Across the Islamic world, Islamist groups have chosen to join popular protests stemming from the 2011 Arab Spring. In Morocco, however, an exception emerged. The country’s main Islamist opposition political party – the Justice and Development Party (hizb al-a’dala wa al-tanmia) – declined invitations to join demonstrations organized by the February 20th Movement for Change. Under what conditions do Islamist movements support Arab Spring uprisings? Why did the PJD choose to stay outside these protests demanding greater reform? The PJD, some scholars argue, did not support Arab Spring unrest because it is a co-opted Islamist movement. In contrast, I argue that the PJD refused to join the protests because it thought it could leverage them to its advantage. By threatening the Moroccan regime to leave formal party politics for the street, the Islamist party used the unrest to increase its bargaining power, sideline its rivals, and win its policy demands. This threat to “un-moderate” empowered the PJD to get what it wanted from the regime during the Arab Spring.
James D. Morrow“Alliances: Why Write Them Down?”Annual Review of Political Science3 (2000): 78-79. Also: James D. Morrow “Alliances and Asymmetry” American Journal of Political Science 35 (1991) 904-933.
In the1990sthe regime tapped Khatib to host secret peace negotiations at his home between an advisor of Israeli Prime Minister Yitzhak Rabin and Hamas leader Khalid Mashil. See: Sabah “Laqa tarikhi bayna mustashaar yitzhak rabin wa khalid mishal bibayt khatib” July 16 2012 1.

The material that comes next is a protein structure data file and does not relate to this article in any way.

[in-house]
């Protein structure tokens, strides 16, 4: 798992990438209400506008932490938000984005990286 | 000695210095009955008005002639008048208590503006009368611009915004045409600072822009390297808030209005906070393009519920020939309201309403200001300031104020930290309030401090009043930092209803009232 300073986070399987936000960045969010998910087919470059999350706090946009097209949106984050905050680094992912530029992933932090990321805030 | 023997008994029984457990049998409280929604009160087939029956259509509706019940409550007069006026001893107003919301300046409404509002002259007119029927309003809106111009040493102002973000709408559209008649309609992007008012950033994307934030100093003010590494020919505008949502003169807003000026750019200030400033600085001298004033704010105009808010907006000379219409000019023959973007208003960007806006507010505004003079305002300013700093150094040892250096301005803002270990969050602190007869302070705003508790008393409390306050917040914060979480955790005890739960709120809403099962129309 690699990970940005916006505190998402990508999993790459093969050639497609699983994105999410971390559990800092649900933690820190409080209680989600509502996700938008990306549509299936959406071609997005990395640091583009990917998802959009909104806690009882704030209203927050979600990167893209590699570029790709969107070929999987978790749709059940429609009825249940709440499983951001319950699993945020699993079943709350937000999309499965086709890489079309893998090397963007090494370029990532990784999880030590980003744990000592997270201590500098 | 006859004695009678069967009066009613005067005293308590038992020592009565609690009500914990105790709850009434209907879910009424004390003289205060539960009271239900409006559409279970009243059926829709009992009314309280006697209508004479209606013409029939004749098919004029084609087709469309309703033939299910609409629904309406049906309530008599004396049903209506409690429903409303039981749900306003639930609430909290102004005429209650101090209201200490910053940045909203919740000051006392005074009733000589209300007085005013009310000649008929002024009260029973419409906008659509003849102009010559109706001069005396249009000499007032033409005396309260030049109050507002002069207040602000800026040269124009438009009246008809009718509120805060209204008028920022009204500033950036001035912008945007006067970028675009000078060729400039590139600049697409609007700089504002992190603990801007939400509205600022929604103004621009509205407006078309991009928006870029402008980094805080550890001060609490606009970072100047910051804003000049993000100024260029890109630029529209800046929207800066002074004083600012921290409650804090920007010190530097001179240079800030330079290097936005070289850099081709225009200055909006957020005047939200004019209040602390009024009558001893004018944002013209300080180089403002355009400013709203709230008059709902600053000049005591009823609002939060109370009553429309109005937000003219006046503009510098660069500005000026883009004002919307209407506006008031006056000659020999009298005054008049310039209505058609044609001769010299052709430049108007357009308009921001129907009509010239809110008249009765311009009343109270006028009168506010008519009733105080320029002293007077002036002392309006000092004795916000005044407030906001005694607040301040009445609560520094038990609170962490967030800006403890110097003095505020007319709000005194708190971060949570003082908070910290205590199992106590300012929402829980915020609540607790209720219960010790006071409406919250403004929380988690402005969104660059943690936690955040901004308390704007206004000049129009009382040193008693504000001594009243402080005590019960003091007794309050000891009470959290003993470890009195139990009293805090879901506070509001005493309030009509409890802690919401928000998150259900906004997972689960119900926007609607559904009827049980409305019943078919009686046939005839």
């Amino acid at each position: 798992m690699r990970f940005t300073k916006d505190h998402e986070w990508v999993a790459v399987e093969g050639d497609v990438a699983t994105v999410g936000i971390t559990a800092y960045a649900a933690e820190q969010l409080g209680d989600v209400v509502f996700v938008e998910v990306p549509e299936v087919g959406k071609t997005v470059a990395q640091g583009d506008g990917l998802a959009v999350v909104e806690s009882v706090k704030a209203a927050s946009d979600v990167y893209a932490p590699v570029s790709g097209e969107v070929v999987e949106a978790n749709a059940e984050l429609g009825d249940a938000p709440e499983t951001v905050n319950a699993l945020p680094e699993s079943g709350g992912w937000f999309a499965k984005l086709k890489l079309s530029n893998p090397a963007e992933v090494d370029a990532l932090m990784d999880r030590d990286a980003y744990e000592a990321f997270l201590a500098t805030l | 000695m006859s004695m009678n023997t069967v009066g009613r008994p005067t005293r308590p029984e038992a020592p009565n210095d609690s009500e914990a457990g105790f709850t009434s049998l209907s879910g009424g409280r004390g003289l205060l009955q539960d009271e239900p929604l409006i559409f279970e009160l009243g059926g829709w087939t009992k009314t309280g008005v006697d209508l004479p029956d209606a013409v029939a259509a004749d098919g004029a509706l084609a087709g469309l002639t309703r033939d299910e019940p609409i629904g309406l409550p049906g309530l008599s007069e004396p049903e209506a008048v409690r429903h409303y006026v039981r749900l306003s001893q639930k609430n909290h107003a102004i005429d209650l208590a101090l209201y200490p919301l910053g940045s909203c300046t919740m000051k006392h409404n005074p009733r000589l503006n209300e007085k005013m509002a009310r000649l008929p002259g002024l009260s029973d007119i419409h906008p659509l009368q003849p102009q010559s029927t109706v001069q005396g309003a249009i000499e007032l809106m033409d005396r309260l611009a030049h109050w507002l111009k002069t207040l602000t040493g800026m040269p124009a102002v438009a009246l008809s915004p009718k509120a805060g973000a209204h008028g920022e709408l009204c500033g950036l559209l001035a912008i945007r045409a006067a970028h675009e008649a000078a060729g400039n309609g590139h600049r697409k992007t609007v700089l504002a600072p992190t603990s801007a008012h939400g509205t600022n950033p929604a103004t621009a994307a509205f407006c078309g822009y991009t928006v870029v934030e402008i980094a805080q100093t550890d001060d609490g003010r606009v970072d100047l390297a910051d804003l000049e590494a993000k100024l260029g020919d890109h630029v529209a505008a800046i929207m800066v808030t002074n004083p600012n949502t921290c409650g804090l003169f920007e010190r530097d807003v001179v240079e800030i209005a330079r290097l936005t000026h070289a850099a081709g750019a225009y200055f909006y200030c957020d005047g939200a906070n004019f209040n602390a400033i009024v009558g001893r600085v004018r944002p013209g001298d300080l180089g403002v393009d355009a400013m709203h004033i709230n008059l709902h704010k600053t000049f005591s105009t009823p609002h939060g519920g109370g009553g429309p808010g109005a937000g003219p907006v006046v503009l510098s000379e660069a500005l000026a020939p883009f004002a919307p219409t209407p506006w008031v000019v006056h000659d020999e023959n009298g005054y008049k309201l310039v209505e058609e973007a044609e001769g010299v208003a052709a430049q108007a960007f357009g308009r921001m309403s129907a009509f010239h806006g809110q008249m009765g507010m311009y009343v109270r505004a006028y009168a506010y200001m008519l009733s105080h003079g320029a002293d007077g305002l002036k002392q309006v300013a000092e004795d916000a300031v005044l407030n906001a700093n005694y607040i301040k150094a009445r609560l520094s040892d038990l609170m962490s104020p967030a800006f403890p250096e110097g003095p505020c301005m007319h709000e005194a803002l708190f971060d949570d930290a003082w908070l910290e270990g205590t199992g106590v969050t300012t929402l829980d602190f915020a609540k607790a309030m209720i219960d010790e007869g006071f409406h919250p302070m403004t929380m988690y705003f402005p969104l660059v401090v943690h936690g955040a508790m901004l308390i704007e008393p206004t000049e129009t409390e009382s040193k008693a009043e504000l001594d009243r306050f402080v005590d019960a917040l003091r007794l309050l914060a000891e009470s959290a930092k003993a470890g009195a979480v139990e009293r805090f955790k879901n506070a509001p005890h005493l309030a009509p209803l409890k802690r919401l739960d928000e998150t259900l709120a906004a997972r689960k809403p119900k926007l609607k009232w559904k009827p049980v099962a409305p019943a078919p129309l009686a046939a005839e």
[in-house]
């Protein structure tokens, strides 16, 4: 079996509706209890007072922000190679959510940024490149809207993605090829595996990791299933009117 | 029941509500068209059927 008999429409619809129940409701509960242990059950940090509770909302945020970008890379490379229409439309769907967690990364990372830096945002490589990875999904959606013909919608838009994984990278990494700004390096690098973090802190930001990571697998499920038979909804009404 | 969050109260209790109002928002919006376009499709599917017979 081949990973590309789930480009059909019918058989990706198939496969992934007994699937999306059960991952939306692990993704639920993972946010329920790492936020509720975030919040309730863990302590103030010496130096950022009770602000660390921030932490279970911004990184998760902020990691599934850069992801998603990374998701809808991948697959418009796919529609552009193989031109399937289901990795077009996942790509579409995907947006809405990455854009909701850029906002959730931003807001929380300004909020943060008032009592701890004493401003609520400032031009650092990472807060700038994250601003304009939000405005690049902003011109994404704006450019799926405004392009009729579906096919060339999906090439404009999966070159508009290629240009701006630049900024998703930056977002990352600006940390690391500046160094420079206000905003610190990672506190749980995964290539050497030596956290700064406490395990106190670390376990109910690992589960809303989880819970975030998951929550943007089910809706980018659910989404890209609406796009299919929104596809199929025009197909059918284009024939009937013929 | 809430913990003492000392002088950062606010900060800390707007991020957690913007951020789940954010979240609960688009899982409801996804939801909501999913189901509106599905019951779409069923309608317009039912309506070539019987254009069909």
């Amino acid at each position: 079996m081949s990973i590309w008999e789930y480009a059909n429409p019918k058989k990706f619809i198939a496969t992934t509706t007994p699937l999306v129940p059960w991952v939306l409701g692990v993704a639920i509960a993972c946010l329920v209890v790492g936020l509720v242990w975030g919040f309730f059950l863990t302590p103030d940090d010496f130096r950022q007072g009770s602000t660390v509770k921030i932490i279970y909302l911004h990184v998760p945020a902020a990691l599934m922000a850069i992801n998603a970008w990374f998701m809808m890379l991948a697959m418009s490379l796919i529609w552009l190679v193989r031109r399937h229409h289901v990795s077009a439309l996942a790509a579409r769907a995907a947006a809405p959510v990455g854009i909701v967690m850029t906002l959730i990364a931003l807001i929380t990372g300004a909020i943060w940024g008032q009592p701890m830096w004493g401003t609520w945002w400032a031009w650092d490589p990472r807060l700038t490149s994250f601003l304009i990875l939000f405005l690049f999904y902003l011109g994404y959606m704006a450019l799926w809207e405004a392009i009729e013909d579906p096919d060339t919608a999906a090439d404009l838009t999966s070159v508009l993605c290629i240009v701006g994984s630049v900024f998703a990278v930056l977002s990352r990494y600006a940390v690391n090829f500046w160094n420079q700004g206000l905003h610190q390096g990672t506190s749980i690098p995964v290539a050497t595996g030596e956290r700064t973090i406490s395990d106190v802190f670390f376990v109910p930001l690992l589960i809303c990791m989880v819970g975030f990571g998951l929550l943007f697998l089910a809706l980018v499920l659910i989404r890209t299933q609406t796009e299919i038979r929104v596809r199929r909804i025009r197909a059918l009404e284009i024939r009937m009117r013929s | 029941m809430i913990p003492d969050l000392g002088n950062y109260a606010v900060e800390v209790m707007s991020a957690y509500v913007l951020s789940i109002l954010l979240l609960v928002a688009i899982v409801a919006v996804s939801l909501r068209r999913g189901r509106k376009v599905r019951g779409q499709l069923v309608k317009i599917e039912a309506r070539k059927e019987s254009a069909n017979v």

According to Ellen Lust (2005) we could consider this a transition from outside to inside the regime’s structure of contestation (pp. 38-48).
Amr Hamzawy“Party for Justice and Development in Morocco: Participation and Its Discontents,”Carnegie Papers93 (2008): 20.
Eva Wegner and Miquel Pellicer“The Moroccan Justice and Development Party in Local Government: Do Islamists Govern Differently?”Robert Schuman Centre For Advanced Studies(2009): 17-18. Andrew Watrous “Islamist Participation in Alliance-Building at the Sub-National Level in Morocco” Fulbright Moroccan Studies Symposium Presentation (2010).
Farid Boussaid“The Rise of the PAM in Morocco: Trampling the Political Scene or Stumbling into it?”Mediterranean Politics14 (2009). Kevin Köhler “All the King’s Men: The Emergence of the Authenticity and Modernity Party (PAM) in Morocco” IPRIS Maghreb Review 6 (2010): 1-2.